Emma – Yes and no! We wake up 90% of days super excited about what we do and proud of our achievements, but at the same time, we have turned into workaholics! When you are so passionate about something, it is hard to let it go even for a day. We feel the need to put all our energy into making it a success.
Chelsea – We both wake up every day excited to work, that’s absolutely true! We love what we do and what we’re trying to build; I just wish there was more time for diving (Haha). We have a long way to go, but we’re really proud of what we’ve achieved so far.
There is more microplastic in the ocean than stars in the Milky Way, are we too late to change things?
Emma – It is definitely not too late! Every day we hear about a new project working to solve the plastic issue. Things are changing! It is a very exciting time to be working in this space. Thinking it is too late is one of the most dangerous frames of mind. If more people had hope and the belief that they can make a difference we could solve this in a year. There are many smart people on this planet. It is a question of will and belief.
Have you noticed a change in awareness over plastic usage both in Bali and the UK since you started?
Emma – Yes we have! We were on Bali when the plastic ban was announced and introduced. Most of the shops in the area are no longer using plastic bags which is a step in the right direction. There is also a bigger interest form the locals in what we are doing. Or maybe we have just become better connected in the local community.
How are the beach cleanups going now in comparison to when you first started?
Chelsea – We started from very humble beginnings, Emma and I would often do cleanups as the two of us and encourage more people to join. Eventually, we were hosting cleanups for 50+; it’s definitely grown over time and still keeps growing. We’ve received so much support from local businesses and great sponsors such as Parley and Revolv. We’re excited to see them develop and hope to continue raising awareness to more people and places.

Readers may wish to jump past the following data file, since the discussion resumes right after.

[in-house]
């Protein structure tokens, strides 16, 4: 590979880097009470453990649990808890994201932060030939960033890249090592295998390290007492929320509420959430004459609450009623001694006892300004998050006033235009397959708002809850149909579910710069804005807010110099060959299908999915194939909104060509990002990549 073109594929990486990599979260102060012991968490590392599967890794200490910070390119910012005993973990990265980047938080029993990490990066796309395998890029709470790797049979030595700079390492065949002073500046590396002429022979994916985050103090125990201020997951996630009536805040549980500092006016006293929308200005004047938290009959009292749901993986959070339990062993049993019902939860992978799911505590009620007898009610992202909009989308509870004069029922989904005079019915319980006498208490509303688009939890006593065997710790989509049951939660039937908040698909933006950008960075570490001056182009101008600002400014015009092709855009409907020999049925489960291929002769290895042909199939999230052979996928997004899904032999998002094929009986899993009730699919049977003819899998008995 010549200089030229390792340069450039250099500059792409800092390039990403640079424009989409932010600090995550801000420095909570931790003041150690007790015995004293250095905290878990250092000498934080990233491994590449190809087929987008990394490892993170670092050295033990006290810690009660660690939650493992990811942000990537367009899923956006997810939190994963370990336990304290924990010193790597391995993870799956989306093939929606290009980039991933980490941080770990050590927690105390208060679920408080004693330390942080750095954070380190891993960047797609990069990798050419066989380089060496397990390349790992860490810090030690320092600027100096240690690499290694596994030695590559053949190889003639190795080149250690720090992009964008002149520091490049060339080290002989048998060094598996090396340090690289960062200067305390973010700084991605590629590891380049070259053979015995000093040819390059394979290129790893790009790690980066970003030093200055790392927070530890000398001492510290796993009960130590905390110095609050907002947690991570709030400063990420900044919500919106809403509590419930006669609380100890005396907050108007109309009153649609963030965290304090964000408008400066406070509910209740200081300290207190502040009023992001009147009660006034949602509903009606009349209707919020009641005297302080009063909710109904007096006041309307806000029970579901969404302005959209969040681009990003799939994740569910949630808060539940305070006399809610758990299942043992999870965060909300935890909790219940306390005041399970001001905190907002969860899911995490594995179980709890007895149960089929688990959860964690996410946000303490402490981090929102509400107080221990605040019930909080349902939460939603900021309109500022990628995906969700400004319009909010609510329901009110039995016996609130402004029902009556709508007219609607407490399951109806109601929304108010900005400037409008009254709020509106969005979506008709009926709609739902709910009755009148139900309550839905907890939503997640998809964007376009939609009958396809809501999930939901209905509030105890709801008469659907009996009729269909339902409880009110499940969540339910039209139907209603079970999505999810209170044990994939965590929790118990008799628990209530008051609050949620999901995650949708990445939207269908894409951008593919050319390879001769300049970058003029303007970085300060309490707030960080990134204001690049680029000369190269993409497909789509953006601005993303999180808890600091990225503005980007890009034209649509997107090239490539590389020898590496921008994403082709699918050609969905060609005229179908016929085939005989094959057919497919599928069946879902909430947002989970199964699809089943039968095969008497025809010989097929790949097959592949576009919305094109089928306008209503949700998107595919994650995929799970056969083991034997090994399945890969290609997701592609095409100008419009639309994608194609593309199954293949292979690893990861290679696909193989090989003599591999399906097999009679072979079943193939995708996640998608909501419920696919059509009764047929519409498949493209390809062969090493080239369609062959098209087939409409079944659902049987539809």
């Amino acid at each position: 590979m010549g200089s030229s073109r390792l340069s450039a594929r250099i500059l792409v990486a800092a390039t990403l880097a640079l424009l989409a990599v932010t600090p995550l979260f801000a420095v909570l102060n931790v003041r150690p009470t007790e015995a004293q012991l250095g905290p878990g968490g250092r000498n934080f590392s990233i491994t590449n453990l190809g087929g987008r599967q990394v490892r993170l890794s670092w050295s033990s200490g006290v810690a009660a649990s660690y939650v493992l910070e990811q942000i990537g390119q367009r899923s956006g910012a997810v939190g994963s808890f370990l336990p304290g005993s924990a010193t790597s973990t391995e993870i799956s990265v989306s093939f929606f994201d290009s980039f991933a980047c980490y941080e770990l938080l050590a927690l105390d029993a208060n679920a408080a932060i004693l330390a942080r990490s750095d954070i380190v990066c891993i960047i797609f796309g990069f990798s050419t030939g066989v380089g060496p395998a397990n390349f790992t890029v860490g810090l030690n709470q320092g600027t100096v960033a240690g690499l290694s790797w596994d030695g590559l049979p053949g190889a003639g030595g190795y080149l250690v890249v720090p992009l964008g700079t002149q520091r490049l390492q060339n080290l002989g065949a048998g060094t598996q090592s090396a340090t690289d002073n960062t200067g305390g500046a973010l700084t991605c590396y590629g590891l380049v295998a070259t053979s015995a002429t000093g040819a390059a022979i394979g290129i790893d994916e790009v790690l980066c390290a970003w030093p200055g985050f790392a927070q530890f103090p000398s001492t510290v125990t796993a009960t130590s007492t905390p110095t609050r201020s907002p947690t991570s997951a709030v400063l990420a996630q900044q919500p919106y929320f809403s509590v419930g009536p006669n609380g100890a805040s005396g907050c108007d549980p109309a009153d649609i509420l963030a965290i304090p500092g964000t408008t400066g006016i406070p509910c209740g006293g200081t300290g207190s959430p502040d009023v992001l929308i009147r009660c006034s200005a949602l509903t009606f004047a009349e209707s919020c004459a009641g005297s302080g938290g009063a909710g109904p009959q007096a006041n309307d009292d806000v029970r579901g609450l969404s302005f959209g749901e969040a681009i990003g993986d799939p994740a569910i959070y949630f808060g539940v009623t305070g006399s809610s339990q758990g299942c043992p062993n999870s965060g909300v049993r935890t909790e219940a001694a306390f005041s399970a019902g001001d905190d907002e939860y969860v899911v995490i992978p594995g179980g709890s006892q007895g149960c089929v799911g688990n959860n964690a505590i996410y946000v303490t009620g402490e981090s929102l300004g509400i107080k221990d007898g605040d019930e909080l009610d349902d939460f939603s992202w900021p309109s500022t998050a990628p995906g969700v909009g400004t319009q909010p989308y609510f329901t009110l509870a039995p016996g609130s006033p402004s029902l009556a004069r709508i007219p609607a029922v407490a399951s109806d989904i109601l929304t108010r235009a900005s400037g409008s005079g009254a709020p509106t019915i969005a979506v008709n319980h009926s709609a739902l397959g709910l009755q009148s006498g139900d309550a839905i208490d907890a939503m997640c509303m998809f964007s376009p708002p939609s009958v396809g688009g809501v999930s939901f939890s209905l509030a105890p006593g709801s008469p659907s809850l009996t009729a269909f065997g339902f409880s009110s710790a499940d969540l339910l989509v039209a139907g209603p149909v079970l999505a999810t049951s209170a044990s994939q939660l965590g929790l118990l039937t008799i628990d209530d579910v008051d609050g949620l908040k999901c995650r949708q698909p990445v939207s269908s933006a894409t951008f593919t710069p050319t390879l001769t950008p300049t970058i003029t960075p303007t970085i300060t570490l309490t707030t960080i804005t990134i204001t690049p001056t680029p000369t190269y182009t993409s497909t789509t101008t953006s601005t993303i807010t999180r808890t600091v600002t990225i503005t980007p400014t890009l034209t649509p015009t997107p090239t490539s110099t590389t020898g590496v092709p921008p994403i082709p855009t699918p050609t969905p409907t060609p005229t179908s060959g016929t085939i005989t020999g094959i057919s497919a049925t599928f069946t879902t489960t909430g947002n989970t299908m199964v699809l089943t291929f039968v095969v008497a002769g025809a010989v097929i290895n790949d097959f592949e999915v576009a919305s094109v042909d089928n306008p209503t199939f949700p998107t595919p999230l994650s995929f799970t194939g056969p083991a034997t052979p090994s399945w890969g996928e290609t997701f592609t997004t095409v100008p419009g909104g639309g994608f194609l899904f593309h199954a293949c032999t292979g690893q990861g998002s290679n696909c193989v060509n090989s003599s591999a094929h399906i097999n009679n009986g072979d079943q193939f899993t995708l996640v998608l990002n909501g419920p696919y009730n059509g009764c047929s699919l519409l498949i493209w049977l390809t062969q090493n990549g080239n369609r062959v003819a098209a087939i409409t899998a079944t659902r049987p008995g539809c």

Do you have any advice for people who want to reduce their plastic consumption but don’t know how?
Emma – A starting point is to join or start your own cleanup. What we do is emotional work. We want people to pick up trash to feel connected to how drastic the issue is. It is one thing watching a documentary, and it is another picking up trash every step along the beach. Cleanups make the issue less abstract. If you want to motivate yourself to stop using plastic straws, try picking up a handful off the beach. Then, of course, there are the more obvious answers – ditch the bottle, straw, and bag and replace them with reusable options.
So, your Kickstarter has launched, can you tell us a bit about that?
Emma – The Kickstarter has launched, and it’s a nerve-racking experience! The campaign is all or nothing, so if we don’t reach our goal by April 3rd, we get nothing. So we are really pushing to get Ocean Mimic out there. Any help and any pledge (no matter how small) really makes a difference. The most valuable thing people can do apart from pledging is sharing the campaign with friends and family.
We love the swimwear, where did the design concepts originate from and are you planning on expanding into a men’s line?